February 27th, 2018 by Diana Olick | @DianaOlick
U.S. home prices increased 6.3 percent compared to December of 2016, according to the much-watched S&P CoreLogic Case-Shiller national home prices index.
The boom is strongest in Seattle, Las Vegas and San Francisco, which reported the highest gains. Chicago, Cleveland and Washington, D.C. saw the smallest gains.
None of the top 20 markets saw an annual price decline.
Sky high demand and record low supply continued to push home prices higher in December, far faster than income growth.
U.S. home prices increased 6.3 percent compared to December of 2016, according to the much-watched S&P CoreLogic Case-Shiller national home prices index. That is an increase from 6.1 percent annual growth in the previous month.
The index measuring the nation’s twenty largest metropolitan markets rose 6.3 percent year-over-year, a slight decline from the 6.4 percent annual gain in November.
“The rise in home prices should be causing the same nervous wonder aimed at the stock market after its recent bout of volatility,” David M. Blitzer, managing director and chairman of the Index Committee at S&P Dow Jones Indices, said in a release. “Across the 20 cities covered by S&P Corelogic Case Shiller Home Price Indices, the average increase from the financial crisis low is 62 percent; over the same period, inflation was 12.4 percent. Even considering the recovery from the financial crisis, we are experiencing a boom in home prices.”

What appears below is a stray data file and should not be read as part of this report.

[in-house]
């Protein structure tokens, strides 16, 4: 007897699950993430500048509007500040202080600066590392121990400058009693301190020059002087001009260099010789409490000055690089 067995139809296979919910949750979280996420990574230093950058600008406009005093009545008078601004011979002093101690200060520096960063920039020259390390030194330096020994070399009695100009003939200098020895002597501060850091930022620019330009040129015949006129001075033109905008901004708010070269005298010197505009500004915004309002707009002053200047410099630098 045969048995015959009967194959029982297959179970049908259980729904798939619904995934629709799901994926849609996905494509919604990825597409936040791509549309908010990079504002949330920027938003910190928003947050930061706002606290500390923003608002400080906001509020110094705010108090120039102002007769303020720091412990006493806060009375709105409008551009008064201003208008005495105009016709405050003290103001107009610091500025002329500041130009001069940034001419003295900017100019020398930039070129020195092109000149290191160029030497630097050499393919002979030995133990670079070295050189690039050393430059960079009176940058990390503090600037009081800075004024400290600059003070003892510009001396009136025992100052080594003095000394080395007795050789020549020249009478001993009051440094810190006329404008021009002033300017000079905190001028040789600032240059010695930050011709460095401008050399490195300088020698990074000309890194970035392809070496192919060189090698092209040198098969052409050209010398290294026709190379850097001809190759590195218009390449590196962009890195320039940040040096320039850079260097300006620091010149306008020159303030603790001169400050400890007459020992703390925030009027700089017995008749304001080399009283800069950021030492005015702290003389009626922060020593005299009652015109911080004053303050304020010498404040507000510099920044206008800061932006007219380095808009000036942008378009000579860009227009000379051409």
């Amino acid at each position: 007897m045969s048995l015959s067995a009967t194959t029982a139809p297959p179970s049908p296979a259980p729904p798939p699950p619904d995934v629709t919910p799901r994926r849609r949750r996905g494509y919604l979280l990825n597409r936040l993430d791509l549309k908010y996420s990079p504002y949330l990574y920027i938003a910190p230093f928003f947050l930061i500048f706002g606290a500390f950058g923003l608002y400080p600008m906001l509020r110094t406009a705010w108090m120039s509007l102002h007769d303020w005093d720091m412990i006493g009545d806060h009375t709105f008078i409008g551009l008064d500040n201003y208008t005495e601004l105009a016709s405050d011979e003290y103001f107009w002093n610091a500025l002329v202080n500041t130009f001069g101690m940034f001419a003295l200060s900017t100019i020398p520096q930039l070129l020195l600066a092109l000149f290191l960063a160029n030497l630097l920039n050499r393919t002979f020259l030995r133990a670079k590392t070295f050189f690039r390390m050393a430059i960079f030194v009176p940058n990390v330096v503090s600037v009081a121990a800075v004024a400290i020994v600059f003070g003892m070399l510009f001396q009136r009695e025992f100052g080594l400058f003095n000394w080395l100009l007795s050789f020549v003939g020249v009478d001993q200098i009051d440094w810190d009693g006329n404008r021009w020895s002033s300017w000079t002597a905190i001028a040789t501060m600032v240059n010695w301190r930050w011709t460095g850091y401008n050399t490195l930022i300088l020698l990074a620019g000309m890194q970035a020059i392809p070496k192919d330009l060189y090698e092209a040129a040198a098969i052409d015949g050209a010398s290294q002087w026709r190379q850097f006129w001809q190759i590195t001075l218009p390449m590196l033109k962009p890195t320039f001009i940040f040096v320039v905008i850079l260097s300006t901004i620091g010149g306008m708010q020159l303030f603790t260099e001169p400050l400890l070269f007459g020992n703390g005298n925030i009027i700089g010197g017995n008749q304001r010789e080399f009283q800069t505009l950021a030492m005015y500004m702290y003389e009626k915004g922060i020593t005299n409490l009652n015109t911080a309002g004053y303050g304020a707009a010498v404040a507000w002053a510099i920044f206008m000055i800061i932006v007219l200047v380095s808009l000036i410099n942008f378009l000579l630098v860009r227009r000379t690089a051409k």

The boom is strongest in Seattle, Las Vegas and San Francisco, which reported the highest gains. Chicago, Cleveland and Washington, D.C. saw the smallest gains. None of the top 20 markets saw an annual price decline.
This index is drawn from a three-month running average of repeat-sale closings ending in December, so it represents deals made last fall. Mortgage rates began rising at the start of 2018, which could put downward pressure on home prices, although strong demand heading into the spring will be a formidable force.
“While the price increases do not suggest any weakening of demand, mortgage rates rose from 4 percent to 4.4 percent since the start of the year,” added Blitzer. “It is too early to tell if the housing recovery is slowing. If it is, some moderation in price gains could be seen later this year.”
Sales of both newly built and existing homes fell in January, although home prices were still higher. Prices usually lag sales, but, again, the historic home shortage could upend normal trends.
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